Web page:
Visualizing the World’s Most Popular Religions
According to some estimates, there are over 4,000 religions, faiths groups, and denominations that exist around the world today. Researchers and academics generally categorize the world’s religions into five major groups: Christianity, Islam, Buddhism, Hinduism, and Judaism.
In addition to the five major religious groups, the graphic includes two more categories: one for a collective of Folk religions and another for people who are unaffiliated with a religion.
The Religions with the Most Followers
Although the number of people who follow a religion has decreased in recent decades, 82.8% of the global population still identifies with one of the world’s major religions.
Here’s a breakdown of the most popular religions, ranked by their following as a percentage of the world’s population:
|Rank||Religion||% of World’s Population|
Christianity has the largest following with approximately 31% of the global population. Muslims make up the second-largest religious group, accounting for 23.2% of the world’s population.
Roughly 16.4% of the global population is unaffiliated with a religion. This figure exceeds the percentage of people who identify with Hinduism (15%), Buddhism (7.1%), Folk Religions (5.9%), or Judaism (0.2%).
The World’s Religions from Oldest to Newest
Hinduism is considered the oldest religion in the world, originating in the Indus River Valley (modern-day Pakistan) circa 7000 BCE.
While Judaism came after Hinduism, it is thought to be the oldest of the three monotheistic Abrahamic faiths, making it older than Christianity and Islam.
It began circa 2000 BCE in the Southern Levant (modern-day Israel, Palestine, and Jordan). By contrast, Christianity was founded in the 1st century and began as a movement within Judaism.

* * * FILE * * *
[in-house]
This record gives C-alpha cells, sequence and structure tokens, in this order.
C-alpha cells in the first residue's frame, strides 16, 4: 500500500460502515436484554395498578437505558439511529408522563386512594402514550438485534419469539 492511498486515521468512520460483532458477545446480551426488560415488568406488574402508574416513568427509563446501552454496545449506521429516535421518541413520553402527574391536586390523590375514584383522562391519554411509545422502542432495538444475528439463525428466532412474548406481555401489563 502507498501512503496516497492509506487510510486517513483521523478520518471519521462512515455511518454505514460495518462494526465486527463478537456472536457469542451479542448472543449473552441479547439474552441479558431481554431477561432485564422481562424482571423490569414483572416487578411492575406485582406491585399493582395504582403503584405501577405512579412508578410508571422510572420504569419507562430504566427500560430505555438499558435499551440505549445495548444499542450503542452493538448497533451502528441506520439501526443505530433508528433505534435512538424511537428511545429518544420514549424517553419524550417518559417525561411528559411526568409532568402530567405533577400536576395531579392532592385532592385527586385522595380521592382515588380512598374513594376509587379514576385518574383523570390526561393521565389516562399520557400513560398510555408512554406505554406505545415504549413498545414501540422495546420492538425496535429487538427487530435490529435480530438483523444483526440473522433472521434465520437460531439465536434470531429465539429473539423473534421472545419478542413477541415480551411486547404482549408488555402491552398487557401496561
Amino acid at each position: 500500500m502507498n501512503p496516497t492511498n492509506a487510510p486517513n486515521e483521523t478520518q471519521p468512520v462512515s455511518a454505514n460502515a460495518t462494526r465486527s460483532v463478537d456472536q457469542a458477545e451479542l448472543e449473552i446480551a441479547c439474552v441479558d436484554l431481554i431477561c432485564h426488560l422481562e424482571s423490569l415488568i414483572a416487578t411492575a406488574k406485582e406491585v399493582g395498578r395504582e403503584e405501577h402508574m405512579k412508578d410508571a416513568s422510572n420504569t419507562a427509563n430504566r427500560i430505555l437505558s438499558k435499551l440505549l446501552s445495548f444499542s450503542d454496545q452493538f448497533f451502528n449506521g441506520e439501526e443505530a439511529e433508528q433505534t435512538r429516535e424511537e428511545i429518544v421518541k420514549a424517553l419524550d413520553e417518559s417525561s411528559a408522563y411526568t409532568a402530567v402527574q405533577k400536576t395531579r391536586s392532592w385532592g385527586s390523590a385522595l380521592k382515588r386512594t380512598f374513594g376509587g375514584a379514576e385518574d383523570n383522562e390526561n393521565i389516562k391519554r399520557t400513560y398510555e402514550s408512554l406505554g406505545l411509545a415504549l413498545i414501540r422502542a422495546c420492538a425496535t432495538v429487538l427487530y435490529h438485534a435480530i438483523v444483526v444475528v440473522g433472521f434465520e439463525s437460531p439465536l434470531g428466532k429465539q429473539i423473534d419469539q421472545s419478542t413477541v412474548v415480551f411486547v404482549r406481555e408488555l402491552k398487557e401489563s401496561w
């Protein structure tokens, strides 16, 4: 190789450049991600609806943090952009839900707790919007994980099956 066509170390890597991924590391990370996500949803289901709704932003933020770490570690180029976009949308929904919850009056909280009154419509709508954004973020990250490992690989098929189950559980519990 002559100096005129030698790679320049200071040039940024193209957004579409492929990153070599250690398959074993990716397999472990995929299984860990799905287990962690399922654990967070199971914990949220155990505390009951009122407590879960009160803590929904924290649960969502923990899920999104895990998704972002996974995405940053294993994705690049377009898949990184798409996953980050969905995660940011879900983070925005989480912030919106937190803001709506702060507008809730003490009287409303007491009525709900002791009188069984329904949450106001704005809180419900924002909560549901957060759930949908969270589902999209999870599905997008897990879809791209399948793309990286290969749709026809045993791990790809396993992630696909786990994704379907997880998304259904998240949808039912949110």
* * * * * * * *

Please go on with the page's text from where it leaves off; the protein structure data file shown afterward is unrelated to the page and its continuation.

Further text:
Scholars typically date the creation of Islam to the 7th century, making it the youngest of the world’s major religions on this list. Islam was established in Mecca (modern-day Saudi-Arabia).
One religion that’s not included on this list is Sikhism. Founded in the late 15th century, it’s relatively new, especially compared to other religions like Hinduism or Judaism. Yet, despite being new, Sikhism has a large following—according to some estimates, there are over 25 million Sikhs worldwide.
What are Folk Religions?
A folk religion is defined as an ethnic or cultural practice that exists outside the theological doctrine of organized religions.
Lacking sacred texts, Folk religions are more concerned with spirituality than rituals or rites. Examples of Folk religions include Native American traditions, Chinese folk religions, and traditional African religions.
Since Folk religions are less institutionalized, they are especially challenging to measure and often excluded from surveys. With that said, an estimated 5.9% of the global population (approximately 430 million people) practice a Folk religion.
The Fastest-Growing Religions
While Islam is the newest of the big five religions, it’s currently the world’s fastest-growing one too. For context, here’s the estimated percent change among the seven religion categories, between 2015 and 2060:
|Rank||Religious Group||Est. % change in population size (2015-2060)|
Islam’s rapid growth means it may surpass Christianity as the world’s largest religion within the next half-century. What’s causing this growth?
According to Pew Research Center, the main reason is simply demographics—on average, Muslim women have 2.9 children, which the average of all non-Muslims is 2.2.
Muslims are also concentrated in Africa and the Middle East, the two regions predicted to have the highest population increases in the next few decades.
This article was published as a part of Visual Capitalist's Creator Program, which features data-driven visuals from some of our favorite Creators around the world.